The complete recovery of GABAA receptors from desensitization induced by brief pulses can take several hundred milliseconds to seconds (Jones and Westbrook, 1996). Our study shows that in situ GABAA receptors in outside-out patches excised from bipolar cell terminals recover from desensitization at a relatively fast rate for a brief 5 ms preapplication of 10 mm GABA (Fig. 3D). In fact, the synaptically released GABA concentration transients at each of the 350 GABA synapses on the goldfish Mb bipolar cell terminal is expected to individually last ∼1 ms (Jones and Westbrook, 1996). So this fast recovery also suggests that desensitization of GABAA receptors is not involved in synaptic PPD. However, recovery becomes slower with a longer preapplication of GABA. Even assuming that synaptic GABA reaches constant levels of 10 mm for 100 ms (which surely does not occur physiologically at the synaptic cleft), recovery from desensitization is much faster (Fig. 3C) (81% recovered by 10 s) than recovery from depression (40% recovered by 10 s). Only after a prolonged application (5 s) that fully desensitizes the GABAA receptors do we reach recovery times comparable with those for synaptic PPD (i.e., τ = 11.9 s for desensitization vs τ = 12.2 for PPD) (Figs. 2D, 3B). Thus, under our conditions of paired-pulse stimuli (100 ms), it is very unlikely that GABAA receptor desensitization will contribute to PPD at 10 s.
Visual adaptation and short-term depression
The vertebrate retina does not work like a passive camera that captures and transmits images. Within seconds, the retina is capable of adapting to the statistical changes of visual images, both spatially and temporally. These adaptations are probably achieved in part through plastic changes at the synaptic level. In a previous study, we showed that the GABAergic responses can be enhanced for up to 10 min after a strong and prolonged bipolar cell depolarization (Vigh et al., 2005). Here, at the same synapse, we provided evidence suggesting that GABAergic responses can be depressed for up to 1 min after a 100 ms depolarizing pulse. Both the previous long-term enhancement and the PPD in the present study may thus help to implement different adaptational changes of visual information processing in the retina, and, in combination, both can make the retina even more versatile for visual information processing.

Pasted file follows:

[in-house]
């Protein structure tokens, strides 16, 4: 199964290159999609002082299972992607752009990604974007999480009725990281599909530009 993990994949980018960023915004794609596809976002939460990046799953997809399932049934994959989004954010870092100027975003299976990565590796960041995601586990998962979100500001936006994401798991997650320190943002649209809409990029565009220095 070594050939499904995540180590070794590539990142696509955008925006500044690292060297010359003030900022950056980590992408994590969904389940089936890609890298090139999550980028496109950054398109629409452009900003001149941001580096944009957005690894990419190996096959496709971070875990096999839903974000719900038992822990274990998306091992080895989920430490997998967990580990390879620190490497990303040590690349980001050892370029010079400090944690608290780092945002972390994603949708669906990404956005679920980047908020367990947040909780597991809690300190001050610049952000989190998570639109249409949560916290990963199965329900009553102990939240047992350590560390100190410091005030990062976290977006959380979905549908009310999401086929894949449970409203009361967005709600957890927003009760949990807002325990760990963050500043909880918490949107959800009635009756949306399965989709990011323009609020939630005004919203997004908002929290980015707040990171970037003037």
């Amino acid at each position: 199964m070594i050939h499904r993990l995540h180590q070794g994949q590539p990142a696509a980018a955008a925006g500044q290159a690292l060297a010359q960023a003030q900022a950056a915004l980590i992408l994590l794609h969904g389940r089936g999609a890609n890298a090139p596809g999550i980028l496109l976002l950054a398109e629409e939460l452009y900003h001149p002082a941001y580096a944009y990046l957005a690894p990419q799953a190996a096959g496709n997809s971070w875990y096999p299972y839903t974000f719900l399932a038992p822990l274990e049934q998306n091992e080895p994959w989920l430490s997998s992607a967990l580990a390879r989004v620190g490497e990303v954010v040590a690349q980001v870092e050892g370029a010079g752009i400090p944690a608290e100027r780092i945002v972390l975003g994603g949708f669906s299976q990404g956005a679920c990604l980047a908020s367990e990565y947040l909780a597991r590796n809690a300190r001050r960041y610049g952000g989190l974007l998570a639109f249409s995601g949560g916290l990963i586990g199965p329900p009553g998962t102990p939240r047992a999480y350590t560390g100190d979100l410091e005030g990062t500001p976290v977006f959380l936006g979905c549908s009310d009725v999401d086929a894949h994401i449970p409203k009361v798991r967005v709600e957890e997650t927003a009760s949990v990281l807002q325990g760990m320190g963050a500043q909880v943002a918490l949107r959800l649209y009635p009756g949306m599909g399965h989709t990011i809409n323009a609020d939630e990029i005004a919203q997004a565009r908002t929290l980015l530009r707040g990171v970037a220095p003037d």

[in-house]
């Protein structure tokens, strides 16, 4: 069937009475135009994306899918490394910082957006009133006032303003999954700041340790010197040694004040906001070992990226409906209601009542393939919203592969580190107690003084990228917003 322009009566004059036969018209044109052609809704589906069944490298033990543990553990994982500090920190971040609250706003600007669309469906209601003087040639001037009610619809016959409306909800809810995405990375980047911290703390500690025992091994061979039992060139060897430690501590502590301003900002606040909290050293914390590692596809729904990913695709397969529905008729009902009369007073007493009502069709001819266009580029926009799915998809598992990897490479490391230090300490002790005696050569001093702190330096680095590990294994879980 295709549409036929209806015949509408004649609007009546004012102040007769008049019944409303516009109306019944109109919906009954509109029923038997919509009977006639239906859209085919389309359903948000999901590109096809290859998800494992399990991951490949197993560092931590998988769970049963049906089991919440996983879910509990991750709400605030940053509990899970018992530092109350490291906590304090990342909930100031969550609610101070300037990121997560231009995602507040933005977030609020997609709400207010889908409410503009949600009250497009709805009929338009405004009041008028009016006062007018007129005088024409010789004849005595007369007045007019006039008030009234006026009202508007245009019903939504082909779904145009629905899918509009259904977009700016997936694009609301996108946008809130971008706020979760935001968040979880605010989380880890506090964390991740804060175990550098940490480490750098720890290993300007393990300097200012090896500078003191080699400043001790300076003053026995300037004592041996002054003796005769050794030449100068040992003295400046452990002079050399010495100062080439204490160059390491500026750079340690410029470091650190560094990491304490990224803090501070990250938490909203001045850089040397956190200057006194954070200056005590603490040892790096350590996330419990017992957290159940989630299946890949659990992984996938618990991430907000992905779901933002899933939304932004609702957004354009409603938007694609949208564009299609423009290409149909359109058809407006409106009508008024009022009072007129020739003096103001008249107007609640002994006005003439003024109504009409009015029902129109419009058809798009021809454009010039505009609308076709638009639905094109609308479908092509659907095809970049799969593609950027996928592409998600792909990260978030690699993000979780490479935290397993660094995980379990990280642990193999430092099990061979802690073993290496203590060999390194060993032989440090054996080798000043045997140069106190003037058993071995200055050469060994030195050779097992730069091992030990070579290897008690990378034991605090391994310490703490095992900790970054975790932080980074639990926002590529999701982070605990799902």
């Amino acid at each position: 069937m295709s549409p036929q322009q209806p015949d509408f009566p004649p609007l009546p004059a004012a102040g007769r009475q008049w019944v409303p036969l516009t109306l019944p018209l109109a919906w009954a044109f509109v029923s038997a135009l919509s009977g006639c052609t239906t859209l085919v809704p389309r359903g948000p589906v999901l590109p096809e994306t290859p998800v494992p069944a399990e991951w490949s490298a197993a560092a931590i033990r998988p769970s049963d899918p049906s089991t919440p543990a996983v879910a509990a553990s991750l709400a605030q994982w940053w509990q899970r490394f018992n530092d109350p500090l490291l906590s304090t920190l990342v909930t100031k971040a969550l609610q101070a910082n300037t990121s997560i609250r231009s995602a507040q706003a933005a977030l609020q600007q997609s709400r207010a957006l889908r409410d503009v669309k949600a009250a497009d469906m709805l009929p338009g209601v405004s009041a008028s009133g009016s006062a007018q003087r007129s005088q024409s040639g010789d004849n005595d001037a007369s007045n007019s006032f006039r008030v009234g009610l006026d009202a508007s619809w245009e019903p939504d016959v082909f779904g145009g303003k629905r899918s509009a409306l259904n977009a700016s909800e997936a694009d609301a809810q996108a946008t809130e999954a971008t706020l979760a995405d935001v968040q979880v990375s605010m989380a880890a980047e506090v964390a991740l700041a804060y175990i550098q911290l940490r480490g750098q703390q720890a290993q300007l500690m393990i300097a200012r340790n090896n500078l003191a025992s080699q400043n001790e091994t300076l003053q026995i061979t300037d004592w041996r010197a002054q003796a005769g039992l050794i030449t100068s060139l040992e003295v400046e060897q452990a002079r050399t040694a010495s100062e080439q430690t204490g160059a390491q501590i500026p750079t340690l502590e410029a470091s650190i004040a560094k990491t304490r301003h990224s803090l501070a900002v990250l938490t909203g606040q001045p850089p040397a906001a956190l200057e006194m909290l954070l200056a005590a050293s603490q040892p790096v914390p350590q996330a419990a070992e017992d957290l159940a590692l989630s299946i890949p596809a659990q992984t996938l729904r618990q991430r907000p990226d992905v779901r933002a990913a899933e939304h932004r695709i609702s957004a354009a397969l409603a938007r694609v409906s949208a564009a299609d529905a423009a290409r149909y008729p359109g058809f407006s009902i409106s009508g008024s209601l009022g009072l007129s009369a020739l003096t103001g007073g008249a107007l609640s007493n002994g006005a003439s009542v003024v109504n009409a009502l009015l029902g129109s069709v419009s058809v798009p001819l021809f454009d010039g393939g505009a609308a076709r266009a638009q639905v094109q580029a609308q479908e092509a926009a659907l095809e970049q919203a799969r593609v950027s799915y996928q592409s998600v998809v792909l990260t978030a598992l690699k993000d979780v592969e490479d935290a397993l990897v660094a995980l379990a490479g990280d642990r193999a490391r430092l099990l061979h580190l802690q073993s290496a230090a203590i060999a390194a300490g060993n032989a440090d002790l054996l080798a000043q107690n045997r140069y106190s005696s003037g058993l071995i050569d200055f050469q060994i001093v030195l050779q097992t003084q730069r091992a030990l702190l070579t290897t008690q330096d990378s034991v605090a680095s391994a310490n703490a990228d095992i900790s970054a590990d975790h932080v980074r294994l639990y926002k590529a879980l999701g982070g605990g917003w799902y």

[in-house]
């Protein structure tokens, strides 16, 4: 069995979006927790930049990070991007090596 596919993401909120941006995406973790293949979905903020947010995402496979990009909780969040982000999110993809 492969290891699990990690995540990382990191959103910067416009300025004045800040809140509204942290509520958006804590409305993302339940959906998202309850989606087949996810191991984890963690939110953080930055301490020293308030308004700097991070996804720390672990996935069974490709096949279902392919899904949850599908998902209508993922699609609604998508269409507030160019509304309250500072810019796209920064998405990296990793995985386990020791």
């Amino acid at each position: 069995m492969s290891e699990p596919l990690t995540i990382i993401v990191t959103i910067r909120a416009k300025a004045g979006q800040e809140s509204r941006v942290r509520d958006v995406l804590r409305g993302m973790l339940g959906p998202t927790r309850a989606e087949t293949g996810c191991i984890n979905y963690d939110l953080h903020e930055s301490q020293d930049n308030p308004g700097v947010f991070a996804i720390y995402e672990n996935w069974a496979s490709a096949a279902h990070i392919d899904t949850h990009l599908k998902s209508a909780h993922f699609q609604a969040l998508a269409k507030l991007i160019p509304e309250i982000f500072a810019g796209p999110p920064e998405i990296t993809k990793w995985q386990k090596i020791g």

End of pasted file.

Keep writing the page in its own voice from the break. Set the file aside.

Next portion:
Frequency-dependent short-term depression promotes neuronal firing in response to sudden changes in presynaptic firing rate (Abbott et al., 1997). Short-term depression is thus a plausible mechanism for mediating part of the contrast adaptation in the neural circuits of the inner retina. Moreover, the timescale of recovery from slow contrast adaptation is ∼5–20 s (Baccus and Meister, 2002) and is independent of GABAergic inhibition (Manookin and Demb, 2006). This matches the time scale of recovery of EPSCs and ΔCm jumps from short-term PPD (see above; τ = 2–12 s).
Finally, we note that the microcircuits of the IPL also play a crucial role in several other aspects of vision, including determining bipolar cell light sensitivity (Euler and Masland, 2000), changing ganglion cell and amacrine cell receptive fields (Cook and McReynolds, 1998; Völgyi et al., 2002; Lukasiewicz et al., 2004), truncating ganglion cell light responses (Nirenberg and Meister, 1997; Roska et al., 1998), modulating the dynamic range of ganglion cell output (Sagdullaev et al., 2006), and segregating object and background motion (Ölveczky et al., 2003). Detailed studies of the properties of different IPL synapses will thus be needed for a better understanding of signal processing and neuronal coding in the retina.
This work was supported by grants from the Human Frontier Science Program and the National Eye Institute (EY14043). We thank Court Hull (University of California at San Diego, La Jolla, CA) and Mary J. Palmer (Keele University, Keele, UK) for discussions on synaptic transmission in the retina.
- Correspondence should be addressed to Henrique von Gersdorff, The Vollum Institute, Oregon Health and Science University, 3181 Southwest Sam Jackson Park Road, Portland, OR 97239-3098.